April 5, 2016
Arena Book 1 Received From:
(All reviews are our own, honest opinions.)
Arena by Holly Jennings is set in a near future where e-sports are now dominated by fully immersive virtual reality games. The story is told from Kali’s point of view – a twenty year old half American half Chinese woman who is making history as the first female team captain in the tournament bracket. Then her world starts to fall apart – her teammate dies of an overdose, she’s fighting an addiction herself, and corporate sponsors along with their team owner wants to sweep Nathan’s death under the rug.
The story itself was decently plotted and well-paced with interesting fight scenes sprinkled throughout. In-game fights were well choreographed and tons of fun to read.
The characters were, by and large, very memorable. Kali has a strong voice, and becomes a very strong character, one I rooted for and wants to see succeed. Rooke was more interesting than I first assumed he would be as well. All of the more minor characters had personality and individual goals, the two hosts for the tournament being among my favorites. A few characters did tend to fall back into their archetypes, though. Clarence falls into an evil villain archetype with no clear motivation besides the book needing a villain.
The romance between Kali and Rooke felt a little forced. I would have much rather Kali learned to trust him as a human being before a rushed, whirlwind romance which, despite what Kali says, is really no deeper or different than her relationship with Nathan. This, however, is part of the point. Kali isn’t necessarily a reliable narrator, which makes the storytelling very interesting, especially in certain spots. Her personal struggles throughout this book and questionable decision making are things which will certainly follow her into further books in the series. I look forward to seeing how Kali’s character development will continue in future books in the series.
However, I do have some issues with certain aspects of the story. The vast majority of them are video game based, and might not be as apparent (or an issue at all) to those who don’t play a lot of video games. For me, however, they were distracting at best, and immersion breaking at worst. For example, the VR game the characters are playing is constantly referred to as Tower Defense despite clearly being a Capture the Flag style game. Again, this probably won’t bother most readers unless you’ve played a good amount of competitive online games.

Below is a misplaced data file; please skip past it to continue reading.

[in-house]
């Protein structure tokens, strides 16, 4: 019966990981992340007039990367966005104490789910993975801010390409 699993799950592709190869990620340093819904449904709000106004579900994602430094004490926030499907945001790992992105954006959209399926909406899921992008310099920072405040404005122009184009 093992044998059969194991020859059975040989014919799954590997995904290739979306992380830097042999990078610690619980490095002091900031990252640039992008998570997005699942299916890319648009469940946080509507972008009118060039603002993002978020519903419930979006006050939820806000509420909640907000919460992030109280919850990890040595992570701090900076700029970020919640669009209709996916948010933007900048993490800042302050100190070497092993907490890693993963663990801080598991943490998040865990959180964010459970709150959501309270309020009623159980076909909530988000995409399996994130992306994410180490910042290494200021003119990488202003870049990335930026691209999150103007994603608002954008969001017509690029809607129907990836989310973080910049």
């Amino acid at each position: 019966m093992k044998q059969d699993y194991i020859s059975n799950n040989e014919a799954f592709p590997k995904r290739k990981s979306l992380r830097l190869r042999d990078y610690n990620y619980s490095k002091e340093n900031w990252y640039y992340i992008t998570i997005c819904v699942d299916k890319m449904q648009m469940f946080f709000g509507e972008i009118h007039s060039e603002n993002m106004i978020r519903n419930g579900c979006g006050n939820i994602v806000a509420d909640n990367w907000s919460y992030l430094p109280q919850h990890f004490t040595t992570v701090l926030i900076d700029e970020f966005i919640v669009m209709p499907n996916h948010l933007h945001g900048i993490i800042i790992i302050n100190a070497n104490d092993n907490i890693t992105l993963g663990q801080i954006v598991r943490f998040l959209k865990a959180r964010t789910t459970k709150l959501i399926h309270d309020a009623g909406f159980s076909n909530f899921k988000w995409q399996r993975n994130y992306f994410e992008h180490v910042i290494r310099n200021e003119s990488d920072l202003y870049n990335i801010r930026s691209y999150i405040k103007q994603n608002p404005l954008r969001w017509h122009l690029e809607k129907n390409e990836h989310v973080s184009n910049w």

There was one bigger issue I found completely immersion breaking, though. In the book, each player had their own programmer who would do things like create enemies to fight, change aspects of the game according to external factors with only a few keystrokes. In essence, programmers were treated like magicians. This leads to other issues – programmers were the ones tasked with choosing maps, changing difficulty setting, and logging in or out. Some of these make sense, especially in a competitive setting. Having a programmer tweaking enemies and difficulty settings is sort of like having a trainer. However, not being able to log in and out of the full immersion VR yourself seems like a hardware and software floor that would have doomed full immersion VR before it got off the ground. It isn’t like you can just alt-F4 out of that, after all.
Still, there is a lot to like here. The story is fast paced with memorable characters. While framed in a science fictional future, the personal issues of characters are ones that teens and young adults face today. The messages conveyed throughout the story are universal ones.
Overall, this was a book I wanted to love, but couldn’t. Arena had a wonderful concept that was executed with a bit of in-expertise. I will be continuing with the series, though. I want to see what happens to Kai next. Hopefully, Gauntlet, the second book in the series, will be handled with a bit more finesse.